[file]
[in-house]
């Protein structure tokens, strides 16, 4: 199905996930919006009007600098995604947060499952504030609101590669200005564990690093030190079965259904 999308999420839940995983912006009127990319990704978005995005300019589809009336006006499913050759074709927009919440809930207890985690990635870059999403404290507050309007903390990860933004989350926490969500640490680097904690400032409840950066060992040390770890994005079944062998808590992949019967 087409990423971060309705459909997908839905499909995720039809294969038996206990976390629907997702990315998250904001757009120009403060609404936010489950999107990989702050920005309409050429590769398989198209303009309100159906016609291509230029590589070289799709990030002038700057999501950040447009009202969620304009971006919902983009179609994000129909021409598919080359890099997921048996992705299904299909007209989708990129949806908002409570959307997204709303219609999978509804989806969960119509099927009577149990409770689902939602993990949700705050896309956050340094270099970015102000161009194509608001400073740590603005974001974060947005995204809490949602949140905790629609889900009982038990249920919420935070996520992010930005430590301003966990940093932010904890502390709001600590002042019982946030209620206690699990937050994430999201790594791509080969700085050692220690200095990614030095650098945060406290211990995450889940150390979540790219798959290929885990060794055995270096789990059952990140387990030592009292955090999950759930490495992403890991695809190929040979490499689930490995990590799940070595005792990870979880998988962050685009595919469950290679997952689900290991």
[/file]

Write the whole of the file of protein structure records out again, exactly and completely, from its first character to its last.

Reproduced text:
[in-house]
């Protein structure tokens, strides 16, 4: 199905996930919006009007600098995604947060499952504030609101590669200005564990690093030190079965259904 999308999420839940995983912006009127990319990704978005995005300019589809009336006006499913050759074709927009919440809930207890985690990635870059999403404290507050309007903390990860933004989350926490969500640490680097904690400032409840950066060992040390770890994005079944062998808590992949019967 087409990423971060309705459909997908839905499909995720039809294969038996206990976390629907997702990315998250904001757009120009403060609404936010489950999107990989702050920005309409050429590769398989198209303009309100159906016609291509230029590589070289799709990030002038700057999501950040447009009202969620304009971006919902983009179609994000129909021409598919080359890099997921048996992705299904299909007209989708990129949806908002409570959307997204709303219609999978509804989806969960119509099927009577149990409770689902939602993990949700705050896309956050340094270099970015102000161009194509608001400073740590603005974001974060947005995204809490949602949140905790629609889900009982038990249920919420935070996520992010930005430590301003966990940093932010904890502390709001600590002042019982946030209620206690699990937050994430999201790594791509080969700085050692220690200095990614030095650098945060406290211990995450889940150390979540790219798959290929885990060794055995270096789990059952990140387990030592009292955090999950759930490495992403890991695809190929040979490499689930490995990590799940070595005792990870979880998988962050685009595919469950290679997952689900290991």